Hart Island, home to the city’s Potter’s Field burial sites that’s now off limits except for relatively infrequent visiting days, could soon be abuzz with visitors. Two recent developments seem to signal that momentum is there to open the island to visitors, either through a City Council action transferring its jurisdiction from the Department of Corrections to the Parks Department, or through the courts, sources said.
These developments include the unveiling of a new Global Positioning System by the advocacy group Hart Island Project that can help visitors locate over 62,200 grave locations on their smartphones, and a federal lawsuit by the New York Civil Liberties Union seeking more public access to the burial grounds based on the belief that the city’s policy limiting visitors violates constitutional rights of due process and religious exercise.
Melinda Hunt, of the Hart Island Project advocacy group working on behalf of the public to gain more access to the nearly 1 million gravesites on the island, said that a legislative remedy by the City Council or actions by the courts would have the desired effect.
“I’d rather the City Council update the Administrative Code and assign an appropriate city agency,” said Hunt, who said she was also open to legal remedies.
“I would like (the city) to review the whole burial process, because it would be much better to build structured vaults and have the Department of Health and the medical examiner deposit bodies without using inmate labor,” she added.
Currently, DOC inmates bury bodies on the island in mass graves. The transfer of jurisdiction legislation, so far, is still sitting in the council’s Fire and Criminal Justice committee.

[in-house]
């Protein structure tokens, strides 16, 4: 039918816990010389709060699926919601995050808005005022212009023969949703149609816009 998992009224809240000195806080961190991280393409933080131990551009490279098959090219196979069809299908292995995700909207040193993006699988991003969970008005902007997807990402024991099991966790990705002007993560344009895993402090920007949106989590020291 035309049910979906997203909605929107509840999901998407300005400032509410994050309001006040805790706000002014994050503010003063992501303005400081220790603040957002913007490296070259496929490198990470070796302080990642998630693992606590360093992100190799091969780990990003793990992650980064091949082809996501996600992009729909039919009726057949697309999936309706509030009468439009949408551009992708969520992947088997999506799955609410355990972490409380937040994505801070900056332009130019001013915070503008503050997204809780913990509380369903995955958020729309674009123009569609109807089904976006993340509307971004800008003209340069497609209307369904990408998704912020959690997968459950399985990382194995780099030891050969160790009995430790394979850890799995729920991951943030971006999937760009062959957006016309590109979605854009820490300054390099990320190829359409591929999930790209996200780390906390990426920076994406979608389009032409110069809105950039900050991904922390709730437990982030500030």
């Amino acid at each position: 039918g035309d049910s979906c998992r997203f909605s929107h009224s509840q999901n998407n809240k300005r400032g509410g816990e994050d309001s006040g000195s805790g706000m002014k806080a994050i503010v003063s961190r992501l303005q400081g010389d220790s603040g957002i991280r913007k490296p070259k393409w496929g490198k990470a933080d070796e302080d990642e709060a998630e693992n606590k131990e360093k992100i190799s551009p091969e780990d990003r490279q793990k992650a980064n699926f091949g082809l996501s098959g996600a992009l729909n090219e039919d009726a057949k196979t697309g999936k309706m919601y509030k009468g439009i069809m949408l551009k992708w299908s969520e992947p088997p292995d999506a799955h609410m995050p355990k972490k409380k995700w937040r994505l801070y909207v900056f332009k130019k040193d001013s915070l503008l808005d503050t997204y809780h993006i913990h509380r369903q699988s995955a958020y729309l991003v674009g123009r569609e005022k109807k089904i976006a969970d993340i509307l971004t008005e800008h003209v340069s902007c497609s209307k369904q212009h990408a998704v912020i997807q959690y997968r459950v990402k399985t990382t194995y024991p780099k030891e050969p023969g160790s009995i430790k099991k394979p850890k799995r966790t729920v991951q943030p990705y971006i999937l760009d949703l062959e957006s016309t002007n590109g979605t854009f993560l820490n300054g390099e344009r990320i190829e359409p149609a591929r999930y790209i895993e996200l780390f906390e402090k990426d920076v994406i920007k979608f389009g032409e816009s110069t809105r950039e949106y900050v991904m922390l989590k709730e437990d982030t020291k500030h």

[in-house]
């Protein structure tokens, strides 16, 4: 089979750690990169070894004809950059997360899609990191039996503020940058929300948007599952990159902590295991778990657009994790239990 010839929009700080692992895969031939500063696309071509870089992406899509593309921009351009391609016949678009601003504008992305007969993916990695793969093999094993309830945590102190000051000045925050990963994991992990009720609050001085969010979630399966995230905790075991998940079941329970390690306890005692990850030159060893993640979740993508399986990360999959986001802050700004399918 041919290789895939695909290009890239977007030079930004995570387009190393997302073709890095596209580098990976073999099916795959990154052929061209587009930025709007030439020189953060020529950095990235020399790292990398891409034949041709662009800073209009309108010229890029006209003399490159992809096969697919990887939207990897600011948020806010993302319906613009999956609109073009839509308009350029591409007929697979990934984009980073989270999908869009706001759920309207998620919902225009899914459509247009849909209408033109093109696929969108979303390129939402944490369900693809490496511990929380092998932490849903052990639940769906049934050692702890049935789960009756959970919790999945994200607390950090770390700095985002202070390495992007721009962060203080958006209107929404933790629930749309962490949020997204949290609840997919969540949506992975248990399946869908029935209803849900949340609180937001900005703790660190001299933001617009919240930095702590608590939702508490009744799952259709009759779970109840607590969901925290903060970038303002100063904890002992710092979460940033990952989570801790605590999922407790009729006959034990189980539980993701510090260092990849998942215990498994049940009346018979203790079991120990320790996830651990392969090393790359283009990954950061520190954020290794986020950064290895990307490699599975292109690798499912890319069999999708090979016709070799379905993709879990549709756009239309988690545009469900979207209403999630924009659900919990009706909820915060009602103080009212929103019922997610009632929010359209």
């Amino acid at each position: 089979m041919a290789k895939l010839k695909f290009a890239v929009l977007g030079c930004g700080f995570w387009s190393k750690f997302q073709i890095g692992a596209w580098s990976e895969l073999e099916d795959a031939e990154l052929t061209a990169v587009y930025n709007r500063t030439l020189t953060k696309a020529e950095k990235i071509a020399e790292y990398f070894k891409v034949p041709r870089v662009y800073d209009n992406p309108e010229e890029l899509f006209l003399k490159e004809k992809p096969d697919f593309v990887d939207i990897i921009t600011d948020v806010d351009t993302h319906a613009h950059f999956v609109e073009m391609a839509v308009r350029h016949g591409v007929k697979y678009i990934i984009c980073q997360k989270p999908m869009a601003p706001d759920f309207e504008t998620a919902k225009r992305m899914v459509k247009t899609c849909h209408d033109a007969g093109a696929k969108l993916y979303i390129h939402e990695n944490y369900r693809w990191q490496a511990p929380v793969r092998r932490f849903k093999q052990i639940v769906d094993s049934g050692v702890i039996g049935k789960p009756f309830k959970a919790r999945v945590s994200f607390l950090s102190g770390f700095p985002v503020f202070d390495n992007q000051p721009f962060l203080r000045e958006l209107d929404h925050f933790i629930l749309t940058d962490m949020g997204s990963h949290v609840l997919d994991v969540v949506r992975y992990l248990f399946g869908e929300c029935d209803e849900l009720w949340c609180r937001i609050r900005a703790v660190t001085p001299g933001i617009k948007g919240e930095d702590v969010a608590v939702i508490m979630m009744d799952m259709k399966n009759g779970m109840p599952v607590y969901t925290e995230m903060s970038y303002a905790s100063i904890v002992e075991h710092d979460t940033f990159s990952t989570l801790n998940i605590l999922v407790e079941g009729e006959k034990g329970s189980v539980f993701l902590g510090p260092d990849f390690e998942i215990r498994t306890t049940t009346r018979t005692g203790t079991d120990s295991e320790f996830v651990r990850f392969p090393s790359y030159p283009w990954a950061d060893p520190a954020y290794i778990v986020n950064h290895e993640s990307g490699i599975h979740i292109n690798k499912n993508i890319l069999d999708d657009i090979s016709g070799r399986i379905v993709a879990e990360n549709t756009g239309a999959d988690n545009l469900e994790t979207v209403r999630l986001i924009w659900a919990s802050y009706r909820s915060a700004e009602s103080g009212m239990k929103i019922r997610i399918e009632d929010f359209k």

The City Island Civic Association supports that legislation and all but one of the members of Bronx’s City Council delegation have agreed to support the transfer of Hart Island’s primary jurisdiction to Parks, said CICA corresponding secretary John Doyle. He has been lobbying for the borough’s council delegation to support a change in jurisdiction.
Making Hart Island a park could be a boon to City Island, since it is the closest residential community to the island, as has been previously reported in the Bronx Times.
The CICA supports the goals of gaining more access to the island for families of people who are buried there, said Doyle when asked about the NYCLU suit.
“We have been sympathetic to the humanitarian arguments allowing fundamental fairness in having people visiting their dead loved ones,” said Doyle, who added “opening Hart Island hurts no one, and provides a level of comfort and closure to a large group of people.”
Doyle said that he hopes the legislation transferring jurisdiction will be taken up by the council in the next year.
“From a community standpoint, making Hart Island parkland protects the community from the next bad idea that city bureaucrats come up with,” he said.
Members of the CICA board and the City Island Chamber of Commerce, as well as representatives from elected officials, toured the island in November. CICA second vice president Barbara Dolensek said Hart Island is in poor overall condition, and that she believes DOC should just be there to bury bodies.
The lead counsel on the NYCLU case, Christopher Dunn, stated that there was no reason for people to suffer in order to visit a cemetery.
“By preventing people from visiting the graves of their loved ones, the Department of Corrections is robbing people of the basic right to mourn and express their grief in the way they want,” said Dunn.